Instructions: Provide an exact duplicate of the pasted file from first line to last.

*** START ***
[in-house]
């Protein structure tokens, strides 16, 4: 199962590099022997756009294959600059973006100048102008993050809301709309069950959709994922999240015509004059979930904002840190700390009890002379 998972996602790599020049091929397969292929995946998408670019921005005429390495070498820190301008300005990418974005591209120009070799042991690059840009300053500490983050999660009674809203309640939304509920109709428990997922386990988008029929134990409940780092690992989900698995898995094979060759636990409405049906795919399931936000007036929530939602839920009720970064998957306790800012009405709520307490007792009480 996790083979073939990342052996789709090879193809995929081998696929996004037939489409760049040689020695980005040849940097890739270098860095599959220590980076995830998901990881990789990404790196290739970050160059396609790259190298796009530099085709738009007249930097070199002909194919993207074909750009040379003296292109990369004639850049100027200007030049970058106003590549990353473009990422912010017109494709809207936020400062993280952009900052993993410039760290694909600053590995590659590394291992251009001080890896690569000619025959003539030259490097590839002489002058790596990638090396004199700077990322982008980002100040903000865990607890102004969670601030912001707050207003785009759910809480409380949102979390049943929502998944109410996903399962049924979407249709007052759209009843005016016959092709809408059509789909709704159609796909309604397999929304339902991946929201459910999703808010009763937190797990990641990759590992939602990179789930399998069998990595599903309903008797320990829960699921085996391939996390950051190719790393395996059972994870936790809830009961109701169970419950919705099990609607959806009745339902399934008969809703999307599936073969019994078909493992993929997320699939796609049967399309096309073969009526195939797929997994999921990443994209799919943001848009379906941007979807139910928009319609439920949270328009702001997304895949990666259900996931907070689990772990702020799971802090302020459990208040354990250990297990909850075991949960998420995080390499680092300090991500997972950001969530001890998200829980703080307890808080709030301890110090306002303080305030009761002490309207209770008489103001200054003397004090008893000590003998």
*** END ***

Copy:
[in-house]
């Protein structure tokens, strides 16, 4: 199962590099022997756009294959600059973006100048102008993050809301709309069950959709994922999240015509004059979930904002840190700390009890002379 998972996602790599020049091929397969292929995946998408670019921005005429390495070498820190301008300005990418974005591209120009070799042991690059840009300053500490983050999660009674809203309640939304509920109709428990997922386990988008029929134990409940780092690992989900698995898995094979060759636990409405049906795919399931936000007036929530939602839920009720970064998957306790800012009405709520307490007792009480 996790083979073939990342052996789709090879193809995929081998696929996004037939489409760049040689020695980005040849940097890739270098860095599959220590980076995830998901990881990789990404790196290739970050160059396609790259190298796009530099085709738009007249930097070199002909194919993207074909750009040379003296292109990369004639850049100027200007030049970058106003590549990353473009990422912010017109494709809207936020400062993280952009900052993993410039760290694909600053590995590659590394291992251009001080890896690569000619025959003539030259490097590839002489002058790596990638090396004199700077990322982008980002100040903000865990607890102004969670601030912001707050207003785009759910809480409380949102979390049943929502998944109410996903399962049924979407249709007052759209009843005016016959092709809408059509789909709704159609796909309604397999929304339902991946929201459910999703808010009763937190797990990641990759590992939602990179789930399998069998990595599903309903008797320990829960699921085996391939996390950051190719790393395996059972994870936790809830009961109701169970419950919705099990609607959806009745339902399934008969809703999307599936073969019994078909493992993929997320699939796609049967399309096309073969009526195939797929997994999921990443994209799919943001848009379906941007979807139910928009319609439920949270328009702001997304895949990666259900996931907070689990772990702020799971802090302020459990208040354990250990297990909850075991949960998420995080390499680092300090991500997972950001969530001890998200829980703080307890808080709030301890110090306002303080305030009761002490309207209770008489103001200054003397004090008893000590003998």